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DeBrazza’s monkey (Cercopithecus neglectus) Photo by In Cherl Kim

So far, Primate Week has been a huge success! The Year of the Fire Monkey has featured the loudest land animal, the immortal magician monkey god, and the disconcerting calculus of Dunbar’s number. There is still another topic which I wanted to address—an important primate post which I have planned to write for a long time–but it is almost midnight on Friday night, so I am going to bunt with a quick gallery post about color. Last week I wrote a piece about humankind’s love for the color red. I blithely assured everyone that primates are the most colorful mammals…however I didn’t back that up with any images.

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Northern owl monkey (Aotus trivirgatus) photo by Mogens Trolle

Therefore, here are some beautifully colorful primates. I am only listing the species and the source (where available) so that you can revel in the beautiful color of these monkeys. If you want to learn what these colors betoken and how each species evolved such lovely patterns, you will have to look elsewhere. I have done my best to label each picture, but the WordPress function which allows a a blog’s creator to label images has been broken a long time (at least for the template I use). If you have any questions, just ask in the comments!

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The mandrill (Mandrillus sphinx)

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The Golden Langur (Trachypithecus geei)

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The golden snub-nosed monkey (Rhinopithecus roxellana)

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Emperor Tamarin (Saguinus imperator)

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Bald-headed uakari (Cacajao calvus) photo by Luis Louro

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Zanzibar Red Colobus monkey (Procolobus kirkii) Olivier Lejade

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Golden lion tamarin (Leontopithecus rosalia)

 

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Red-shanked douc (Pygathrix nemaeus)
It is a pretty intense rainbow! Look at how expressive their faces are. It is possible to read the personality of each monkey. Some of them remind of acquaintances from secondary school or world leaders, but of course we humans are not quite so colorful. Still we can pull off a mean combination of orange pink and brown in our own right. We also change colors somewhat when we are aroused, angry, or afraid! Colorful mammals indeed!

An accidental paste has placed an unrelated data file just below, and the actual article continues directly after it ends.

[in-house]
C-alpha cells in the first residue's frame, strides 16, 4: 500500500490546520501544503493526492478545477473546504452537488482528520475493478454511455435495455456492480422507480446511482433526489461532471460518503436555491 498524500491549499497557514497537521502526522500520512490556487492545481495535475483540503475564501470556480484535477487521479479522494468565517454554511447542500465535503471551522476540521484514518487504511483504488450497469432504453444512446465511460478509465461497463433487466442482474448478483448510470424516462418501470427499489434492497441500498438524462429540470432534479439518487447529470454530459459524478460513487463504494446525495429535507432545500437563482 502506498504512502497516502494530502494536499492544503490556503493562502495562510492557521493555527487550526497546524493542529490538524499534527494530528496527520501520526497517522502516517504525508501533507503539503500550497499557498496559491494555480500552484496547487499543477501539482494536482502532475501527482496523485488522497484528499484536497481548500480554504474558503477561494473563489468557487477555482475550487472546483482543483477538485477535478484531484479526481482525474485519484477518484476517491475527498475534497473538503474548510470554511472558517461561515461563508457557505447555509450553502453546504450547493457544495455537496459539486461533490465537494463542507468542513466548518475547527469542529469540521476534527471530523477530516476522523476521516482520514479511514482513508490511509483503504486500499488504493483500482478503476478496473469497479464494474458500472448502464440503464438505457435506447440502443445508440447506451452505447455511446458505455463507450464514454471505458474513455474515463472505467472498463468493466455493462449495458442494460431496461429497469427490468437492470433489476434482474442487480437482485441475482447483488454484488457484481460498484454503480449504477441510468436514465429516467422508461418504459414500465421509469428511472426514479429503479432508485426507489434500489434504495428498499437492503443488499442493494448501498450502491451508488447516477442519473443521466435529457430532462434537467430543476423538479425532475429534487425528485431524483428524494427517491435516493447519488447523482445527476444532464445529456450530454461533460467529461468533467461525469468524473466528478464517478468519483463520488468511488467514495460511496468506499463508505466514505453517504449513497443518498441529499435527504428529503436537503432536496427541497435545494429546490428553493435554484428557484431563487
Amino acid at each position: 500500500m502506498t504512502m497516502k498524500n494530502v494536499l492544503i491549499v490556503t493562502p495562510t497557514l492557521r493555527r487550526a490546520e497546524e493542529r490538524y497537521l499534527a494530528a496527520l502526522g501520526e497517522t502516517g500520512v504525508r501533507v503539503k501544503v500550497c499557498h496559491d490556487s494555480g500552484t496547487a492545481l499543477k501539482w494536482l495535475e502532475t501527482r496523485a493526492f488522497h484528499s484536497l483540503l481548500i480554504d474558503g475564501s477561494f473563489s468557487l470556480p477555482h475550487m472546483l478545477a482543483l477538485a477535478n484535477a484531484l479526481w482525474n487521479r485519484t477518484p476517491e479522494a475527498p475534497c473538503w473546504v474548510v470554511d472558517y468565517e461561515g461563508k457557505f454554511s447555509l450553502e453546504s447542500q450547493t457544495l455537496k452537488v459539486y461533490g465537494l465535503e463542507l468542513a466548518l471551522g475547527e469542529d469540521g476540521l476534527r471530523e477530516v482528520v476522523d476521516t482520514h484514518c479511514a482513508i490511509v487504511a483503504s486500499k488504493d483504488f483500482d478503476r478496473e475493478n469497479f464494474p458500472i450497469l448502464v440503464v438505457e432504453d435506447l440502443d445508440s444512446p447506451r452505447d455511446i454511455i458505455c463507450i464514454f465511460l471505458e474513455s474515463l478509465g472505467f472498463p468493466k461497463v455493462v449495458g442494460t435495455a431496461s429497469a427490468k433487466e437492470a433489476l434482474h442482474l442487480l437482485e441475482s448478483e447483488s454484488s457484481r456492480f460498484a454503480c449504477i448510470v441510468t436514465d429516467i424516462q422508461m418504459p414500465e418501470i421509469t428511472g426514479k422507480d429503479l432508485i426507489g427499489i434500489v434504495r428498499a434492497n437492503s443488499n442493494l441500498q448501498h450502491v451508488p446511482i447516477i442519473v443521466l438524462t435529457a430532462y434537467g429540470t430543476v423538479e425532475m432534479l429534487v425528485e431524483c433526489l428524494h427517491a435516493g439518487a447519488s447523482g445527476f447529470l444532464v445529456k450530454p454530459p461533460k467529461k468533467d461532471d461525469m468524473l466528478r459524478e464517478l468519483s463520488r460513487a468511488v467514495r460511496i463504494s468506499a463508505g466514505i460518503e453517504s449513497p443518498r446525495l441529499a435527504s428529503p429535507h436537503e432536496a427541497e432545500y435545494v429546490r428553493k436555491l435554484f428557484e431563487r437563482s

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Human (Homo Sapiens) photo by Luis Aragon

Dusky leaf monkey, Trachypithecus obscurus - Kaeng Krachan National Park, Thailand. Photo by Thai National Parks.

Dusky leaf monkey, Trachypithecus obscurus – Kaeng Krachan National Park, Thailand. Photo by Thai National Parks.

I have been wanting to expand Ferrebeekeeper’s “mammals” categories by writing more about primates…but primates are really close cousins.  They are so near to us on the tree of life that it is tricky to write about them.  Monkeys and apes venture into the uncanny valley…that uneasy psychological chasm that contains things that are very much like humans, but clearly are not humans.

The Dusky leaf monkey (Trachypithecus obscurus)

The Dusky leaf monkey (Trachypithecus obscurus)

Therefore, in order to ease us into the subject of primatology, I am going to start with the spectacled langur aka dusky leaf monkey (or, more properly Trachypithecus obscurus).  This is a beautiful langur which lives in the dense rainforests of Malaysia, Burma, and Thailand, but realtively little seems to be known about the creatures. Adult male dusky leaf monkeys weighs approximately 8.3 kilograms (18 pounds). Females are somewhat smaller.  The monkeys live in troops of about ten or a dozen and they subsist on a variety of tropical fruits and nuts (supplemented perhaps occasionally with other vegetables or small animals).  Infants are born orange, but quickly turn dark gray with the distinctive “spectacles” for which the species in known. I don’t really have a great deal of information about these monkeys, but I am blogging about them anyway because they are adorable!  Just look at these young langurs.  This is exactly the sort of cute introduction which we need to get us started on the topic of primates.  We will work on the serious grim monkeys later!

Dusky Leaf Monkey (Trachypithecus obscurus) photo by Petfles

Dusky Leaf Monkey (Trachypithecus obscurus) photo by Petfles

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